Zoey Henderson, founder of Fungtn Beer, has never brewed the company’s beer herself – she’s always subcontracted the manufacturing of the product and focused all her energy on growing the business. That’s because she knew where her skills lay. She knows the beverage industry inside out and saw the opportunity for a good vegan, alcohol-free craft beer. And she knew that if she was spending all her time making and bottling a product, she couldn’t be out in that industry making the connections and opening the doors that she needed to. So match your skills and your energies to the tasks in your business. And if something isn’t moving you forward or playing to your skills then automate it, give it to someone else or just get rid of it all together.
4. Measure and track – because you’re probably doing better than you think
When we talk with new members at Vegan Business Tribe they often say that they don’t feel they are doing very well as a business. A member with a new e-commerce shop might be worried that they only got ten orders in their first month. When we tell them that we know successful online retailers who took six months to get their first ten orders, then all of a sudden things don’t seem as bad! The problem is that they had nothing to compare to. Tracking our metrics has been really valuable with Vegan Business Tribe: knowing which months we see the most new members sign-ups; knowing the date we projected Vegan Business Tribe would have enough income to stand on its own two feet financially – these have all been so important in keeping pulling us forward.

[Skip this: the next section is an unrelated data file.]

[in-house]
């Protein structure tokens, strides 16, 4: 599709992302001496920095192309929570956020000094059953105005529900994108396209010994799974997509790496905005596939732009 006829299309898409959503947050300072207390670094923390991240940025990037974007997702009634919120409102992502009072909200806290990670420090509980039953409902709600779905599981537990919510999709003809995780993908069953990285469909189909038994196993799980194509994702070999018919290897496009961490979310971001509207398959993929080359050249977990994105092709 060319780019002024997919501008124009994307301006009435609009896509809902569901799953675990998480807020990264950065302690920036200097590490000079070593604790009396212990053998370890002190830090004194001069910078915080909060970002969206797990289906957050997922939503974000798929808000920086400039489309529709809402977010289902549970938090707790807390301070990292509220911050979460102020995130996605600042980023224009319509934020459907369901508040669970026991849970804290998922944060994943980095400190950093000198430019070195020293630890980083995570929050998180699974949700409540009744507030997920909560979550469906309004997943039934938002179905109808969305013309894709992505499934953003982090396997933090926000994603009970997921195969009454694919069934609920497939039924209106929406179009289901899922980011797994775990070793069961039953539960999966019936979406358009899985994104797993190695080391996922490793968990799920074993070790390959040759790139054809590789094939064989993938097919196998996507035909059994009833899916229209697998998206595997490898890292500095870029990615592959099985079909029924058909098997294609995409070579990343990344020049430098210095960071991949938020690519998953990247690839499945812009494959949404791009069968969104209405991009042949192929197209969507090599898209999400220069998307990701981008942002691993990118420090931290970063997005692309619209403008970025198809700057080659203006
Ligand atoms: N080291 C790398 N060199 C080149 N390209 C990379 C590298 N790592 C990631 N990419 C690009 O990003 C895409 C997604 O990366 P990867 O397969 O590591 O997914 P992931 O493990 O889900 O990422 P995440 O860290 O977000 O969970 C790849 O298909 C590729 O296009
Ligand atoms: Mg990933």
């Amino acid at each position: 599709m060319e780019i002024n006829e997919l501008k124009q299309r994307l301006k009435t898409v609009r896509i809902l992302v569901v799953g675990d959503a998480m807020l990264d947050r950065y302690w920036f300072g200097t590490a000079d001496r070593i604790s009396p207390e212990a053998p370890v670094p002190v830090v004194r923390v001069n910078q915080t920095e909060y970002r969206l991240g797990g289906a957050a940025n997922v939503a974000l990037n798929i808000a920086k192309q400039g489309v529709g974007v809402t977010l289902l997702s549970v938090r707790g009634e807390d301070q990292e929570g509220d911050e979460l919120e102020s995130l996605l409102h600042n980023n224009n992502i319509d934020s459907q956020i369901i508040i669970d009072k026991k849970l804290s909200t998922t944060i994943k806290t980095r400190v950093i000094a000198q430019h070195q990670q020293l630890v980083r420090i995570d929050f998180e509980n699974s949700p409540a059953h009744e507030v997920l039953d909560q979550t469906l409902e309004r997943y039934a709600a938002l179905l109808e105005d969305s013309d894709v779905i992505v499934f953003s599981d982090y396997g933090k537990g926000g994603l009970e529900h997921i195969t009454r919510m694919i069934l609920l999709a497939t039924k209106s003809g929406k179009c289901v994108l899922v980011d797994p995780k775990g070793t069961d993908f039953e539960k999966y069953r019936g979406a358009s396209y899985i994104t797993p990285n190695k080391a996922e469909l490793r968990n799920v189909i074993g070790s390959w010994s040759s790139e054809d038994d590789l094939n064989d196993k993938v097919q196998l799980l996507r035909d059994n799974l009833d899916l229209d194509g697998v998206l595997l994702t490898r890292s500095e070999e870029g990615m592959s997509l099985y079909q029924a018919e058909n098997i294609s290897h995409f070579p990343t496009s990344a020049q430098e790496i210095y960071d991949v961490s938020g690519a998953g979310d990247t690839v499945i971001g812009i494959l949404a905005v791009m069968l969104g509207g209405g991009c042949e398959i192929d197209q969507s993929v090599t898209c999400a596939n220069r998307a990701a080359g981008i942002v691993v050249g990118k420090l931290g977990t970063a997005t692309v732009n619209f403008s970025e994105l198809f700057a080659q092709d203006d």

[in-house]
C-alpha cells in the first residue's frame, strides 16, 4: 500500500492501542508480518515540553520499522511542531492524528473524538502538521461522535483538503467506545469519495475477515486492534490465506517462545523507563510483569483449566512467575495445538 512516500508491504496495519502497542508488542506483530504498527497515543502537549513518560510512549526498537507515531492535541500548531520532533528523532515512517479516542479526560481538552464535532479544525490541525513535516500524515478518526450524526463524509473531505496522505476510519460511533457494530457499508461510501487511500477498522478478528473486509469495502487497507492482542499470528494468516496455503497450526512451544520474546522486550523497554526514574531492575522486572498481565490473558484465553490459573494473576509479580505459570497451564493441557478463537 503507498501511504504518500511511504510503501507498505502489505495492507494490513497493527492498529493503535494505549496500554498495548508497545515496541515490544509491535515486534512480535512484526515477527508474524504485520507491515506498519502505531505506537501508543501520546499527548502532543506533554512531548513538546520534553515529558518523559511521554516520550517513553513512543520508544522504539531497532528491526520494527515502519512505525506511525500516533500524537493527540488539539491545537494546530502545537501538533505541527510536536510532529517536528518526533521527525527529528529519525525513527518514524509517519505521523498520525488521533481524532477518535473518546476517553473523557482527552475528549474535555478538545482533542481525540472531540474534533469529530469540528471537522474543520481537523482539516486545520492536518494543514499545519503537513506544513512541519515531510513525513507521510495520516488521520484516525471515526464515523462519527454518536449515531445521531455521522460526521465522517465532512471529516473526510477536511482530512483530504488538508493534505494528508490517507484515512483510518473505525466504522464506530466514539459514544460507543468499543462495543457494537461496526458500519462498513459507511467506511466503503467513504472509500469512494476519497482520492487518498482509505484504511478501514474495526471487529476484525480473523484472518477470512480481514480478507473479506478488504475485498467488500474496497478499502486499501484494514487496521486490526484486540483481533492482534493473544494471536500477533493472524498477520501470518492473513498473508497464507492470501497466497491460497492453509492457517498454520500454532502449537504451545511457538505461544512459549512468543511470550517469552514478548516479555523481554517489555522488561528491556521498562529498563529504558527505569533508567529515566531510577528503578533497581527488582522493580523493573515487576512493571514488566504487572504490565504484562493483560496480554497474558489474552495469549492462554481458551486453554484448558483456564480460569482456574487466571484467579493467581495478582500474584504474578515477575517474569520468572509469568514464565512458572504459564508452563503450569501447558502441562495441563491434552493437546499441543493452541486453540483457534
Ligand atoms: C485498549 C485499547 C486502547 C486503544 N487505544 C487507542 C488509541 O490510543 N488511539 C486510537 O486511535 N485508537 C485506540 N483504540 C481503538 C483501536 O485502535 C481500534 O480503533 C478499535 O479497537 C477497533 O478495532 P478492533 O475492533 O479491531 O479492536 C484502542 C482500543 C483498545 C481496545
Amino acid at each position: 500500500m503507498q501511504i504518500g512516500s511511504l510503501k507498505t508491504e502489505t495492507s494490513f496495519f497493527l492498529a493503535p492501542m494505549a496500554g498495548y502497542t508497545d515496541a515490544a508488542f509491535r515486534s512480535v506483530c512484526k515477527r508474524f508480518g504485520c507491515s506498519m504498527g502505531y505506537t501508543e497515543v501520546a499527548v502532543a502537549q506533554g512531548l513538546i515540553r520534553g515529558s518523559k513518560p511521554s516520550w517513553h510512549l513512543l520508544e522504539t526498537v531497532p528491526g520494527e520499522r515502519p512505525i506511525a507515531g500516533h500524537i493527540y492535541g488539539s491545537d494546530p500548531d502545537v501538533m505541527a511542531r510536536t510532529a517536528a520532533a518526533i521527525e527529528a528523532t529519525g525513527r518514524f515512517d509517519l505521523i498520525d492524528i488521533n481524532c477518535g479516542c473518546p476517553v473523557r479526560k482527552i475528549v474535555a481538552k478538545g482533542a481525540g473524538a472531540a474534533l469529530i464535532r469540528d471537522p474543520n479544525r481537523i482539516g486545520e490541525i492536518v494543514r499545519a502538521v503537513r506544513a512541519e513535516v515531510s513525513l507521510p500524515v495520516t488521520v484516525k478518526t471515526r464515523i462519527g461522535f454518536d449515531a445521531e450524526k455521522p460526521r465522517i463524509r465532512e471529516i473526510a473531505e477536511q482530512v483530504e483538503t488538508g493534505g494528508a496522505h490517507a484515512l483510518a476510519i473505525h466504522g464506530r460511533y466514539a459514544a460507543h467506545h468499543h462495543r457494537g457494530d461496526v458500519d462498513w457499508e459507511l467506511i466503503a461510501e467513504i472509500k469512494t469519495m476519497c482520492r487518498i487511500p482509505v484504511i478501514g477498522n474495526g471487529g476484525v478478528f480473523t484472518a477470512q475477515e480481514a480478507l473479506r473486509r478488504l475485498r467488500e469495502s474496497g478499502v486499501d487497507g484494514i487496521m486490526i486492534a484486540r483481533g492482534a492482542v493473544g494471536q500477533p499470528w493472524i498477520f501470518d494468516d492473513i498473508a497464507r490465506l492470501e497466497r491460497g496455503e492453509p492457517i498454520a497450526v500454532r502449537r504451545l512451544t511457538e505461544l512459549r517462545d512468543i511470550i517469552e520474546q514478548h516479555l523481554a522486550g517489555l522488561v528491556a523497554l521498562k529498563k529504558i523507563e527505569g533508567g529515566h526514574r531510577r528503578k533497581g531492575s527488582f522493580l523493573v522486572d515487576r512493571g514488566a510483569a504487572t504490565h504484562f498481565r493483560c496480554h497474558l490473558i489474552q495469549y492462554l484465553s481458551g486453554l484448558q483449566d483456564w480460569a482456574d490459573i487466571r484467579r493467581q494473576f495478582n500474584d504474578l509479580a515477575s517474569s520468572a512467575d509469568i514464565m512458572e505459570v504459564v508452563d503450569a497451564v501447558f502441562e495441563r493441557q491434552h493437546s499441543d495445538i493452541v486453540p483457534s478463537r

Keeping a close eye on our metrics has also let us appreciate our longer trends: getting to 100 members took a lot of time and effort but it took half that time to get to two-hundred. However, we didn’t realise that until we laid our membership trends out in a spreadsheet. Do the same in your business: compare your sales today with your sales twelve months ago; take a look at the tasks that now seem routine but 12 months ago were huge obstacles. Because there’s a good chance that you are doing far better than you think even though, day-to-day, it might not feel that way.